How to overclock the GTX 590
25th Jun 2011 | 09:00
Overclock the world's most powerful graphics card
Nvidia's GTX 590 is not a card that needs to be overclocked for gaming performance. Two GF110 GPUs, as found on the GTX 580, working in unison will kick any game's behind, and the idea of being short of frames with the card's stock clock settings is wild and preposterous.
What's intriguing about the spec sheet of the 590 though is that each GPU has been down-clocked significantly to sit safely on the same bit of circuit board (any lisping readers are invited to read that last part aloud).
While a big performance increase is evident from single to dual-GPU cards, the 590 doesn't produce twice the performance of the 580. That means there's potentially some untapped power in the 590.
Obviously the clock settings have been tamed for the sake of power and temperature. After all, there's only one fan lying between the two chips, and it'd be an awful shame to overheat the card and damage so much expensive circuitry.
Why risk it?
Well, firstly it's a lot safer to mess around with clock settings since Nvidia implemented a core voltage limit in their latest v267.91 driver release. The default 0.938V is now locked down.
Okay, that's slightly less headroom for overclocking, but voltage is unwise to mess with unless you're really sure what you're doing. There are already fables of people exploiting the previously unlocked voltage control and blowing up their 590s. Remember to update your drivers before you start tweaking, eh?
The biggest motivation for this overclock though, is simply to push graphics card performance to the limit. The GTX 590 is currently not only the fastest but also most expensive graphics card out there. Anyone who owns one does so to own the best of the best. So what if the best can get a bit better?
The best thing about overclocking your graphics card is that you can do it all in Windows - being able to push the numbers up and check stability without constantly restarting and going back into the BIOS saves a lot of time.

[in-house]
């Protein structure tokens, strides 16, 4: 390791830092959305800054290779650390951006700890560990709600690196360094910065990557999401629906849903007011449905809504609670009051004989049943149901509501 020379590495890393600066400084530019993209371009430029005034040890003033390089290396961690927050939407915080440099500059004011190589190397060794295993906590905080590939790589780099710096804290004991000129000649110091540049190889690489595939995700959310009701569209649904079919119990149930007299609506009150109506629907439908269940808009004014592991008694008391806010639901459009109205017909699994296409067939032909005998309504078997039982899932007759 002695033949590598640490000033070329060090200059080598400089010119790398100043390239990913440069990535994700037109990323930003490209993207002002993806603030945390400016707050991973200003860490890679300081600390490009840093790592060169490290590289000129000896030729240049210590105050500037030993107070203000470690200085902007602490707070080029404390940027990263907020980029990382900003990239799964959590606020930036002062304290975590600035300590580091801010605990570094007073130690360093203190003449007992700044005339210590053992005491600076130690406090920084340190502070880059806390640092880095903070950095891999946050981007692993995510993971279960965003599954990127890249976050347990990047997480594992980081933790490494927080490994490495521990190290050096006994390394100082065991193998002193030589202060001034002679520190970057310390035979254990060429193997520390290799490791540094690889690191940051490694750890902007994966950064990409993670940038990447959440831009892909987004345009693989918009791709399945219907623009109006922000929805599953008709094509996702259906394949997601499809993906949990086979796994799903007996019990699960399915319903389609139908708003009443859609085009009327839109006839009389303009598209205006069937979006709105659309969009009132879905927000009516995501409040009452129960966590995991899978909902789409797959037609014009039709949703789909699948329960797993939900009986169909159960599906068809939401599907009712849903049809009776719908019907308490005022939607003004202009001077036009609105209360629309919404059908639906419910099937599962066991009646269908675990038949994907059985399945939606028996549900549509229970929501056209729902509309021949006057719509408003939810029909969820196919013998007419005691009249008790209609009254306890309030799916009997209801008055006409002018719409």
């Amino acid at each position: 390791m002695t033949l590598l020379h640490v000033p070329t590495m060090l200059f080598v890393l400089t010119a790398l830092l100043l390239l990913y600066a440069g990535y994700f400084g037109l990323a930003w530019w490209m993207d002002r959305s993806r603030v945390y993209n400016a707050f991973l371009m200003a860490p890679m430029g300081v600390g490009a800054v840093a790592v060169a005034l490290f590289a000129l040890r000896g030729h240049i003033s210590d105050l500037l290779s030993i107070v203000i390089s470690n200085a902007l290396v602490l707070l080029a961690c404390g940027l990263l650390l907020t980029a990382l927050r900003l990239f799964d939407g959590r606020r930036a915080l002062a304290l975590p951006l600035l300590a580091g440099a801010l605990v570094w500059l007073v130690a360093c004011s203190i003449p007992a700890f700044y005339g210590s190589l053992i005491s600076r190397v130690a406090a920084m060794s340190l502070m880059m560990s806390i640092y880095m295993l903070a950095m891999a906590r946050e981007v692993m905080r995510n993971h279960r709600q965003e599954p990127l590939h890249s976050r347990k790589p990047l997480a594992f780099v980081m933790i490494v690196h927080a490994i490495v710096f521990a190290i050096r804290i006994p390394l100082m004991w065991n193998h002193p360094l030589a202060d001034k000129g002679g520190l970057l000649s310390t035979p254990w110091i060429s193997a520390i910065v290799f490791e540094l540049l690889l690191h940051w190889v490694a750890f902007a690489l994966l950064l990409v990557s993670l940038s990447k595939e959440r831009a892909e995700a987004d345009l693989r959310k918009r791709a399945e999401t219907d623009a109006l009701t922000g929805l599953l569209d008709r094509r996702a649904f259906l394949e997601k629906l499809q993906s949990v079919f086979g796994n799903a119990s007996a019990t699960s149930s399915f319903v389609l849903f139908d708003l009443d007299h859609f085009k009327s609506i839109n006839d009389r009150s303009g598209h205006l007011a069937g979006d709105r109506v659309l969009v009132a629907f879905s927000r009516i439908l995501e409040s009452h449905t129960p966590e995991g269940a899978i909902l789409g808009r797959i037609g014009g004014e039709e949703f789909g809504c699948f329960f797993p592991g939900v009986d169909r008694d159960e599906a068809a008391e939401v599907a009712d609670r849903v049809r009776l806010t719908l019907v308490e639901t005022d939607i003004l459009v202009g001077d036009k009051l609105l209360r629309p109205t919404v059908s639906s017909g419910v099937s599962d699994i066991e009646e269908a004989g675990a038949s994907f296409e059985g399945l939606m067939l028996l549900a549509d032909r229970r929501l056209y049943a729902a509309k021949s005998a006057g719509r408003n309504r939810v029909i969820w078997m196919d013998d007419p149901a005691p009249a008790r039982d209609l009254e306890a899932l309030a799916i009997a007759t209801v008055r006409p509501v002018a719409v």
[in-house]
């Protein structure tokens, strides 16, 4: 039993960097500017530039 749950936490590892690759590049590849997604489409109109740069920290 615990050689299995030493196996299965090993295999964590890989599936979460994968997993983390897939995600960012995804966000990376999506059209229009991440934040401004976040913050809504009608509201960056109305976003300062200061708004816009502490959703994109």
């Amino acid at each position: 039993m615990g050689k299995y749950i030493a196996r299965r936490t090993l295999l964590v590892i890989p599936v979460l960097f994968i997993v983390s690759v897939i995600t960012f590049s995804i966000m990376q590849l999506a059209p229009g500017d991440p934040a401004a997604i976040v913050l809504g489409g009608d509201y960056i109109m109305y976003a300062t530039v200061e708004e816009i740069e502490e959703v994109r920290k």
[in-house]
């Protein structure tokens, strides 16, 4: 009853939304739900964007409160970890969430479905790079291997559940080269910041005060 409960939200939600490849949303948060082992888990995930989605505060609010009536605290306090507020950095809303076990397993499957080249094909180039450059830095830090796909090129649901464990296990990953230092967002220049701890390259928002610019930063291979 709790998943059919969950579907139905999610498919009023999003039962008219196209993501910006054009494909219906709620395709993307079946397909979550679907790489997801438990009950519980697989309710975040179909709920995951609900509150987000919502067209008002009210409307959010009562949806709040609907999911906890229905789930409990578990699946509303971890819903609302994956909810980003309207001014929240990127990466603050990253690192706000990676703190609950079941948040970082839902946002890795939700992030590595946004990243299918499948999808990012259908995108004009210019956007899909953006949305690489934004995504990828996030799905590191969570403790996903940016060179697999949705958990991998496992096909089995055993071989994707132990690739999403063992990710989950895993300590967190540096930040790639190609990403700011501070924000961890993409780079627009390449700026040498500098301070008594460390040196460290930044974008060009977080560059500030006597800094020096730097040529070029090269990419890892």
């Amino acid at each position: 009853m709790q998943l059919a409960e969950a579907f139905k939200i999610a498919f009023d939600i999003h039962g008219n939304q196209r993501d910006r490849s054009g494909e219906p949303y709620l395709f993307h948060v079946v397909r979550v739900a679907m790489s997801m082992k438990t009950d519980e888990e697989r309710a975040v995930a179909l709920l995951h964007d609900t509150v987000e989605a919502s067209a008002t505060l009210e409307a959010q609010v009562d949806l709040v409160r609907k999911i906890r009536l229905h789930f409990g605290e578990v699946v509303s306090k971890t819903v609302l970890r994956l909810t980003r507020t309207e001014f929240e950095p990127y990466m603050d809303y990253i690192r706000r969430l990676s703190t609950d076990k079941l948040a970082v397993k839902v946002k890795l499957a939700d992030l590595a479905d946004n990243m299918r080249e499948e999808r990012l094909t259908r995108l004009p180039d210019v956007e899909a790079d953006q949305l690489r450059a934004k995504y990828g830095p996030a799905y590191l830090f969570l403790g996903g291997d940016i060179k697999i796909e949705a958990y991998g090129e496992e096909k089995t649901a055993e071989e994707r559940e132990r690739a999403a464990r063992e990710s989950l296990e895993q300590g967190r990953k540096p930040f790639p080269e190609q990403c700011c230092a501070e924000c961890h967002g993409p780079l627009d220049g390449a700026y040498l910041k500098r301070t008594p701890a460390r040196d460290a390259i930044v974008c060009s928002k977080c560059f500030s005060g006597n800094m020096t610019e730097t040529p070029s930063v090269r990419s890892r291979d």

Using MSI Afterburner allows you to not only alter shader/core and memory clocks and fan speeds, but also monitor temperature too. The reference GPU core clock is 607MHz on a GTX 590, and 772MHz on the 580, and the processor clocks match up 1,215MHz to 1,544MHz.
There's also a 300MHz down-clocking of the memory clock as well. Those huge gaps makes it tempting to ramp up the clocks by large imcrements immediately (using the logic that it's the same GF110 chip) but it's quite simply impossible to match the 580's spec.
Don't see that as the final objective. Instead, bump up one individual core in 10MHz increments, leaving the cores you're not overclocking at stock levels.
That said, Afterburner allows the core and shader clock adjustments to be synced, which is recommended as manipulating these cores independently can lead to unnecessary instability rather than heat or voltage holding you back, these cores simply don't operate properly when one's hugely overclocked and the other isn't.
Slow and stable
Moving up in such minute amounts sounds slow and painful, but you'll soon see if your system's stable by running a benchmark like Unigine's Heaven. If it crashes, your system's not stable…
The reference fan attached to that GTX 590 is mild-mannered at low speeds, but at 100 per cent it's a hair dryer from hell. In order to get the biggest overclock, it will need to be running at full speed. We wait with baited breath for some aftermarket coolers with a fan for each GF110 chip, but until that day, it's just the noisy old reference fan chugging away.
Once you've found the tipping point for each core, it's time to overclock multiple cores. It really helps to run a benchmark that gives you minimum, maximum and average frames per second as this will show which cores are boosting performance the most, and as such which are worth trying together.
Again, don't expect miracles, log every benchmark result and crash.
Hitting the heights
Overclocking results will never translate directly from one machine to another, particularly with different PSUs: there are too many variables. However, we managed to get the core clock running at a stable 687MHz with no other cores overclocked, and again the individually overclocked memory core running at 1957MHz without any tantrums.
When both GPUs are overclocked together, core and memory clocks run stably at 657MHz and 1,857MHz respectively. And, give or take a few megahertz here and there, most systems with a decent PSU should be able to handle similar settings.
That's a respectable step-up in raw numbers and adds a few extra frames to the games it already blitzes. But then, it was never about improving gaming performance, was it?
The GTX 590 is a graphics card for reaching extremes, and those extremes are that little bit more satisfying for having reached them yourself.
The final stable core and memory clock settings offer yet more surplus frames to the most demanding graphical tasks out there.
It's worth noting factory overclocked versions of the GTX 590 will enter the market sporting clock settings that can be approximated, if not matched, by some simple software tweaking with the reference card.
DirectX 11 performance
Heaven 2.5: Frames per second: Higher is better
DirectX 11 gaming performance
Just Cause 2: Frames per second: Higher is better
AvP: Frames per second: Higher is better
Load temperature performance
Load: Degree Celsius: Lower is better
First published in PC Format Issue 253
Liked this? Then check out Overclocking guide: overclock your CPU, graphics card and RAM
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